# Exponential Growth and Decay using Logarithms

Home > Logarithmic Functions It has been known that how exponential functions can be used to model a variety of growth and decay situations. These included the growth of populations and the decay of radioactive substances. In this lesson we consider more growth and decay problems, focusing particularly on how logarithms can be used in [...] # Graphing Natural Logarithmic Functions

Home > Logarithmic Functions The inverse function of $y=e^x$ is $y=\log_{e}{x}$. Therefore $y=\log_{e}{x}$ is an inverse function, it is a reflection of $y=e^x$ in the line $y=x$. The graphs of $y=e^x$ is $y=\log_{e}{x}$: \begin{array}{|c|c|c|} \require{color} \hline & y=e^x & \color{red}y =\log_{e}{x} \\ \hline \text{domain} & x \in \mathbb{R} & \color{red}x \gt 0 \\ \hline \text{range} [...] # Graphing Logarithmic Functions

Home > Logarithmic Functions The inverse function of $y=a^x$ is $y=\log_{a}{x}$. Therefore $y=\log_{a}{x}$ is an inverse function, it is a reflection of $y=a^x$ in the line $y=x$. The graphs of $y=a^x$ is $y=\log_{a}{x}$ for $0 \lt a \lt 1$: The graphs of $y=a^x$ is $y=\log_{a}{x}$ for $a \gt 1$: \begin{array}{|c|c|c|} \require{color} \hline & y=a^x & [...] Home > Logarithmic Functions $$\log_{b}{a} = \dfrac{\log_{c}{a}}{\log_{c}{b}}$$ $$\text{for }a,b,c>0 \text{ and } b,c \ne 1$$ For example, \begin{align} \log_{3}{8} &= \dfrac{\log_{2}{8}}{\log_{2}{3}} \\ &= \dfrac{\log_{5}{8}}{\log_{5}{3}} \\ &= \dfrac{\log_{10}{8}}{\log_{10}{3}} \\ &\vdots \\ &= 1.8927 \cdots \\ \end{align} $\textit{Proof:}$ \begin{align} \displaystyle \text{Let } \log_{b}{a} &= x \cdots (1)\\ b^x &= a \\ \log_{c}{b^x} &= \log_{c}{a} [...] # Exponential Inequalities using Logarithms Home > Logarithmic Functions Inequalities are worked in exactly the same way except that there is a change of sign when dividing or multiplying both sides of the inequality by a negative number. \begin{array}{|c|c|c|} \hline \log_{2}{3}=1.6>0 & \log_{5}{3}=0.7>0 & \log_{10}{3}=0.5>0 \\ \hline \log_{2}{2}=1>0 & \log_{5}{2}=0.4>0 & \log_{10}{2}=0.3>0 \\ \hline \log_{2}{1}=0 & \log_{5}{1}=0 & \log_{10}{1}=0 \\ [...] # Exponential Equations using Logarithms Home > Logarithmic Functions We can find solutions to simple exponential equations where we could make equal bases and then equate exponents (indices). For example, 2^{x}=8 can be written as 2^x = 2^3. Therefore the solution is x=3. However, it is not always easy to make the bases the same such as 2^x=5. In these [...] # Logarithmic Equations Home > Logarithmic Functions We can use the laws of logarithms to write equations in a different form. This can be particularly useful if an unknown appears as an index (exponent). 2^x=7 For the logarithmic function, for every value of y, there is only one corresponding value of x. y=5^x We can therefore take the [...] # Natural Logarithm Laws Home > Logarithmic Functions The laws for natural logarithms are the laws for logarithms written in base e:  \begin{align} \displaystyle \ln{x} + \ln{y} &= \ln{(xy)} \\ \ln{x} - \ln{y} &= \ln{\dfrac{x}{y}} \\ \ln{x^n} &= n\ln{x} \\ \ln{e} &= 1 \\ \end{align}  Note that \ln{x}=\log_{e}{x} and x>0,y>0. Example 1 Use the laws of logarithms [...] # Natural Logarithms Home > Logarithmic Functions After \pi, the next weird number is called e, for \textit{exponential}. It was first discussed by Jacob Bernoulli in 1683. It occurs in problems about compound interest, leds to logarithms, and tells us how variables like radioactivity, temperature, or the human population increase or decrease. In 1614 John Napier knew, from [...] # Logarithmic Laws Home > Logarithmic Functions  \log_{a}{(xy)} = \log_{a}{x} + \log_{a}{y}  \textit{Proof} Let A=\log_{a}{x} and B=\log_{a}{y}. Then a^A = x and a^B=y. \( \begin{align} a^A \times a^B&= xy \\ a^{A+B} &= xy \\ A+B &= \log_{a}{(xy)} \\ \therefore \log_{a}{x}+\log_{a}{y} &= \log_{a}{(xy)} \\ \end{align} $$\log_{a}{\dfrac{x}{y}} = \log_{a}{x} - \log_{a}{y}$$ $\textit{Proof}$ Let $A=\log_{a}{x}$ and $B=\log_{a}{y}$. [...] # Logarithm Definition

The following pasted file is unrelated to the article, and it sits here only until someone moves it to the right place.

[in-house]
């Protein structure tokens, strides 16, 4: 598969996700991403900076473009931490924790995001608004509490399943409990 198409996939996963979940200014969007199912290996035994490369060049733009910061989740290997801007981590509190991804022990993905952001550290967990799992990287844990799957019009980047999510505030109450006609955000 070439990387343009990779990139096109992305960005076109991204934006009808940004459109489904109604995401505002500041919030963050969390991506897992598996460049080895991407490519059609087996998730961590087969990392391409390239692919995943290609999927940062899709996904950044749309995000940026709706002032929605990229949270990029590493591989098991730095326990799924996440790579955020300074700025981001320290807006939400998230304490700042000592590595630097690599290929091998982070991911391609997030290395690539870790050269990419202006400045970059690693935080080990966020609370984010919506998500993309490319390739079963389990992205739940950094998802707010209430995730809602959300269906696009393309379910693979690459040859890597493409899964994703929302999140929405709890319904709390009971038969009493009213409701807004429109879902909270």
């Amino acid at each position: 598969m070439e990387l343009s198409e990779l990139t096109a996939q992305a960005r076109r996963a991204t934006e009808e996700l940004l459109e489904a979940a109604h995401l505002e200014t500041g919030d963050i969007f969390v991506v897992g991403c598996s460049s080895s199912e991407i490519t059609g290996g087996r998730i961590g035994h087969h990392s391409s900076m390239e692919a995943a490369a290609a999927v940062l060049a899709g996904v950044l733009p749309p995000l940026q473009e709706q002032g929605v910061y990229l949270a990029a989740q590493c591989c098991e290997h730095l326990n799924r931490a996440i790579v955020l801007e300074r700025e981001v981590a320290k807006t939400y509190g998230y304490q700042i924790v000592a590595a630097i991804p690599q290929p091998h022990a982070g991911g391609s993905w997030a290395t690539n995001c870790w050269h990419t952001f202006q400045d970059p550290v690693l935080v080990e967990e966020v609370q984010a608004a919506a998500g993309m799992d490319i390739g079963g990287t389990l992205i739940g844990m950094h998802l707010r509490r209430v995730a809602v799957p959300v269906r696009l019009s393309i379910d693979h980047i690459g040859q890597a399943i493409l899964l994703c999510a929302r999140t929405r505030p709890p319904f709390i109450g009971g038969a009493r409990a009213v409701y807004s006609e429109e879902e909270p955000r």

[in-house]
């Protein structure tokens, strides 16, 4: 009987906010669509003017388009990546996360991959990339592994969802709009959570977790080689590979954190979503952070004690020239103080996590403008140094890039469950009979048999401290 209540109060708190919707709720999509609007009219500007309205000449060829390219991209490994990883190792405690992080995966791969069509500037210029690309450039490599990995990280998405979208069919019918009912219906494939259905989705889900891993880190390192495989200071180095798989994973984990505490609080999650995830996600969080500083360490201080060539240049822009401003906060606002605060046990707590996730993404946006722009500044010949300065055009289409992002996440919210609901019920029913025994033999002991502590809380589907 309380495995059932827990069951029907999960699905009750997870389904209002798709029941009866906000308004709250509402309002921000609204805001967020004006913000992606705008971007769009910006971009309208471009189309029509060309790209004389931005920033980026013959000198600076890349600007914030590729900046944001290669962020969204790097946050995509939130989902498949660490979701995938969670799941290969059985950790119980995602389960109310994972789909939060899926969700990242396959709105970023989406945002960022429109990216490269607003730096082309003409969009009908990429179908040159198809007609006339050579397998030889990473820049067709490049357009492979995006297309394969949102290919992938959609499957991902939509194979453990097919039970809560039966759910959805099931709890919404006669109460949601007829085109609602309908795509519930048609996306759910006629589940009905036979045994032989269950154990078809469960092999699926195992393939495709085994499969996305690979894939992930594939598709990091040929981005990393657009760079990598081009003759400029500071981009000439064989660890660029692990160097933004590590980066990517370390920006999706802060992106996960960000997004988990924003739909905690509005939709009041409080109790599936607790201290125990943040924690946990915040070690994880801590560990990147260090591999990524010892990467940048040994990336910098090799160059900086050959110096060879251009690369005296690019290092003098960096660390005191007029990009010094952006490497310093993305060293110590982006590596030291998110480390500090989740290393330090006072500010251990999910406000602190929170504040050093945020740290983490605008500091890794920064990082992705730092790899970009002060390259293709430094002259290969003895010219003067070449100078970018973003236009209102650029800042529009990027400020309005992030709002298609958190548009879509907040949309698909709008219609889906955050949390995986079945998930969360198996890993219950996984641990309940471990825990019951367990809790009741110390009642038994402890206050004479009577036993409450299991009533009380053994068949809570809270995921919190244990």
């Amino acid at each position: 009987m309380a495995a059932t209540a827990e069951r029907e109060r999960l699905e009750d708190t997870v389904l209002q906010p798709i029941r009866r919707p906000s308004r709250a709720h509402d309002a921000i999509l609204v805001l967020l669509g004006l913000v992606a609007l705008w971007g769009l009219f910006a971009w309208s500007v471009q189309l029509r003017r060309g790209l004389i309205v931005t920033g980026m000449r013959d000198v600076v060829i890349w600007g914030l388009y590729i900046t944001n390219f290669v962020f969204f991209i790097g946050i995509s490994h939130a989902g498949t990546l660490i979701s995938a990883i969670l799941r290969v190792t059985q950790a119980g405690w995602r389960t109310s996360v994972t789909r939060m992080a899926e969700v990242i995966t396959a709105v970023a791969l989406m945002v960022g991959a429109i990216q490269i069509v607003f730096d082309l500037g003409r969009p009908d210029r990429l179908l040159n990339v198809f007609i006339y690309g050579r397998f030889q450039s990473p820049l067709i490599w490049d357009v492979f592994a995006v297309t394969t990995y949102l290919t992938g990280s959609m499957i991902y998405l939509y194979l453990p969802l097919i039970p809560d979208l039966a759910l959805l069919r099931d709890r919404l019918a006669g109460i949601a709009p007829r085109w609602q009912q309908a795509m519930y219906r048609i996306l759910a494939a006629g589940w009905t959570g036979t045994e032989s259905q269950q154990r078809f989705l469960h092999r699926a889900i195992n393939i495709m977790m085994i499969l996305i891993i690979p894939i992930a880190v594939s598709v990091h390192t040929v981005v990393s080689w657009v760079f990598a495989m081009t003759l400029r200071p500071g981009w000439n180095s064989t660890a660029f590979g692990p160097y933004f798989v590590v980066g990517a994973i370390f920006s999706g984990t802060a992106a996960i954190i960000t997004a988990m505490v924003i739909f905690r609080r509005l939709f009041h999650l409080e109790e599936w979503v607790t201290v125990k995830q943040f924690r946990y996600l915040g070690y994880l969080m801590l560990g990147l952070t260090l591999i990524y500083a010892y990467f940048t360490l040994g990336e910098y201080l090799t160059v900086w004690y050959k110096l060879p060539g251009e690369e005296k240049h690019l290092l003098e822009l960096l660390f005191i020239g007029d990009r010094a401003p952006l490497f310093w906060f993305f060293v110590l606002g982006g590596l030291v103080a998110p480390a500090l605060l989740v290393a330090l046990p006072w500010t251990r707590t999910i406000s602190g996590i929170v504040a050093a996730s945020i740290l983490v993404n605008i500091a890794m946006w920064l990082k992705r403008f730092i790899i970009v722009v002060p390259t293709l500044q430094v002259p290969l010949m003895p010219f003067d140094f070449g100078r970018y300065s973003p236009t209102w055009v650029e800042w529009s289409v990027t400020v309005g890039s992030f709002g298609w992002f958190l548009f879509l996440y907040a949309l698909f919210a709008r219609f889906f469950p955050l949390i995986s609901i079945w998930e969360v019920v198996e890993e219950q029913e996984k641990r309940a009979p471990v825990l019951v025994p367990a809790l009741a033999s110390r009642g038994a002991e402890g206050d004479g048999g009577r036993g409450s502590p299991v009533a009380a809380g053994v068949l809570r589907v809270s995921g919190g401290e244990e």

Home > Logarithmic Functions A logarithm determines "$\textit{How many of this number do we multiply to get the number?}$". The exponent that gives the power to which a base is raised to make a given number. For example, $5^2=25$ indicates that the logarithm of $25$ to the base $5$ is $2$. $$25=5^2 \Leftrightarrow 2=\log_{5}{25}$$ If [...] # Logarithmic Differentiation

Share0 Share +10 Tweet0 Our Courses Basic Rule of Logarithmic Differentiation $$\displaystyle \dfrac{d}{dx}\log_e{x} = \dfrac{1}{x} \\ \dfrac{d}{dx}\log_e{f(x)} = \dfrac{f'(x)}{f(x)}$$ Practice Questions Question 1 Differentiate $y = \log_{e}(3x)$. \begin{aligned} \displaystyle \dfrac{d}{dx}\log_{e}(3x) &= \dfrac{(3x)’}{3x} \\ &= \dfrac{3}{3x} \\ &= \dfrac{1}{x} \end{aligned} Question 2 Differentiate $y = \log_{e}(2x-1)$. \( \begin{aligned} […] # Logarithmic Inequalities

Share0 Share +10 Tweet0 Solving logarithmic inequalities, it is important to understand the direction of the inequality changes if the base of the logarithms is less than 1. $$\log_{2}{x} \lt \log_{2}{y}, \text{ then } x \lt y \\ \log_{0.5}{x} \lt \log_{0.5}{y}, \text{ then } x \gt y \\$$ Also the domain of the logarithm […] # 12 Patterns of Logarithmic Equations

Share0 Share +10 Tweet0 Solving logarithmic equations is done many ways using properties of logarithmic functions, such as multiply of logs, change the base and reciprocals of logarithms.  \begin{aligned} \displaystyle \large a^x = y \ &\large \Leftrightarrow x = \log_{a}{y} \\ \large \log{a} + \log{b} &= \large \log{(a \times b)} \\ \large \log{a} – […]